From education to employment

The foundations of employability

Employability skills have rarely been out of the news in recent times.

Employers are calling for young people to be ‘work-ready’ and Ofsted has made it clear it’s the responsibility of educators to prepare learners for the most competitive job market in in recent times.

So colleges across England are planning how to ensure their learners develop these skills; be it through tutorial sessions, embedded skills-building, work experience, or enterprise days in collaboration with local businesses. However, what is the purpose of these interventions and how can we know they are actually having an impact?

As the creators of Navigate, the leading employability skills platform, we spend a lot of time with college managers, tutors and learners and have picked up not only an increased urgency to develop employability activity but an uncertainty as to what it actually is, how best to deliver it and how to know when the delivery has been successful – all things that need to be consider well before any actual delivery can take place.

This is, of course, quite understandable. Unlike English or maths, ’employability’ comes with no agreed definition, framework of skills or sequential way of developing. It is not easy to measure learners’ “distance travelled” and, therefore, the impact of the activity they are undertaking.

So how could we begin developing employability skills provision?

To start the process, it may be useful to ask some questions within your college to help develop a strategy:

  • What is our definition of employability skills?
  • What framework of skills can we attach to this?
  • Who should be involved in writing our employability strategy?
  • When and where is it appropriate for employability activity to take place?
  • What methods will we use to measure learners’ development?
  • In what ways will we determine success?

We have spent 5 years helping colleges answer these questions and have found that many stumble on the first question. Agreeing a definition of employability skills is an essential component of the strategy, but not an easy task. To find out if your organisation needs to work on this, just ask 3 people in your college for their definition of employability and see if you get 3 different answers!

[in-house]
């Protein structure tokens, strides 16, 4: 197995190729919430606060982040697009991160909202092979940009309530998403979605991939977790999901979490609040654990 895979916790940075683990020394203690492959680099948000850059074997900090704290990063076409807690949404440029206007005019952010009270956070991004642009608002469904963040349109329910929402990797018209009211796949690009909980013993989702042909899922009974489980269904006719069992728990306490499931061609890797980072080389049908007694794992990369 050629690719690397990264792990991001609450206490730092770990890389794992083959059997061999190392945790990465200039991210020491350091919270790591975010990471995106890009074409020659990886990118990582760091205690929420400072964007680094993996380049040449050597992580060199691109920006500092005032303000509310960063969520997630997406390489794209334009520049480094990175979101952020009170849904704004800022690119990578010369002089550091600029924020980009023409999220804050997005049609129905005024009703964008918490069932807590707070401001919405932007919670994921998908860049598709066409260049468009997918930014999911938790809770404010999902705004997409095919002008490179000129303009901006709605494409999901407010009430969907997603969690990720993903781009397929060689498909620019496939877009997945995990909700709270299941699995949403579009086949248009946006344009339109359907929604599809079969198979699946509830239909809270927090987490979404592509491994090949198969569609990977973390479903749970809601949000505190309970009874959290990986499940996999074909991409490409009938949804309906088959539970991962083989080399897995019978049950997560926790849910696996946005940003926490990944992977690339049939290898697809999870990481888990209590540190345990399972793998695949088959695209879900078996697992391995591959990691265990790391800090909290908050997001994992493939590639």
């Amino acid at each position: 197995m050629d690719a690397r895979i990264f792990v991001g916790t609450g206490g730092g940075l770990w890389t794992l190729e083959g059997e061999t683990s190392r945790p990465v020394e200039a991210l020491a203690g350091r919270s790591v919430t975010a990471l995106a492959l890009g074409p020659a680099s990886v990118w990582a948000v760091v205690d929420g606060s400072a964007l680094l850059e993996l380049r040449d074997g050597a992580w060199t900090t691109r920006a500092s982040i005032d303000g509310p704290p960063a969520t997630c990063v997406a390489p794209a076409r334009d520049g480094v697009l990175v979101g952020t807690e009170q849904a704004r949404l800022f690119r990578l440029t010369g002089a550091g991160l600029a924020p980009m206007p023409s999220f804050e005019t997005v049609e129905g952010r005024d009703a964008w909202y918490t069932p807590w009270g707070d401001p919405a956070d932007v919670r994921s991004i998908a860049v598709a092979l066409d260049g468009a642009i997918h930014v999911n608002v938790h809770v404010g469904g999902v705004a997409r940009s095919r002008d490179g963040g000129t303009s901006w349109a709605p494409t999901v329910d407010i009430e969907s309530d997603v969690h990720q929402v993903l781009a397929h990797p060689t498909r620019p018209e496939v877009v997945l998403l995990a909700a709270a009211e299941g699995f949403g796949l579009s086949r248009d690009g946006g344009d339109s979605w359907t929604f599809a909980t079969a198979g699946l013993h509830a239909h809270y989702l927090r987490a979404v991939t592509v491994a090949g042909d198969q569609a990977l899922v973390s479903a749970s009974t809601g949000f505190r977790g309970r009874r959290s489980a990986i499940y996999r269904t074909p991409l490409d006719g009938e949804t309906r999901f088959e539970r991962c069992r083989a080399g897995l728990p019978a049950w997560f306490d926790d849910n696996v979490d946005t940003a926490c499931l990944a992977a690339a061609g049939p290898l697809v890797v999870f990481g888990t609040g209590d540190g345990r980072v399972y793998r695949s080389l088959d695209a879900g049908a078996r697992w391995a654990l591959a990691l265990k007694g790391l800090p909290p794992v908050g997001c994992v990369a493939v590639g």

To help colleges develop meaningful activity that can be measured we have developed a framework of skills to provide a shared understanding of employability skills. It is flexible enough to fit all delivery models and meets the criteria found in those crucial Ofsted judgements.

You will see our framework starts from the ‘inside out’. This means that it starts with the skills learners need simply to manage themselves before moving on to developing more specific work skills.

The Navigate Skills Framework

Managing myself Working with others Planning my future Success in the workplace
Taking responsibility Teamwork CV writing Decision-making
Managing stress Communication Job search Problem-solving
Managing anger Managing conflict Interview skills Leadership
Budgeting Relationship skills Career planning Customer service
Time management Rights and responsibilities   Enterprise skills
Confidence Online relationships    
Keeping healthy Working with different people    

By using the baseline profiles from the many thousands of learners that have taken our online employability assessment since September, we can dig down into this framework to find out the skills that young people in further education need to develop most.

Combined assessment results of all students taking the Navigate employability assessment since September 2015
(10 lowest scoring skills are displayed)

1. Working with different groups of people (average score 3.4 out of 8)
2. Communication (3.6)
3. Customer service (3.6)
4. Decision-making (3.7)
5. Keeping Healthy (3.8)
6. Confidence (3.8)
7. Managing stress (3.8)
8. Interview skills (3.8)
9. Leadership (3.8)
10. Rights and responsibilities (3.8)

You may find that the specific needs of learners in your college are different, which is why baseline profiling is always a useful initial activity. And the benefit of this is, of course, that you direct activity towards the skills that are going to have the most impact.

We know that employability skills development activity and assessment are here to stay, but now is the time to ensure it is built on strong foundations. Developing a robust strategy built around shared understandings of employability and the skills learners need most to develop may well be the best way to do this.

Chris Rowe is director of Navigation Learning, the creators of Navigate, which is the leading employability skills assessment and learning platform for colleges

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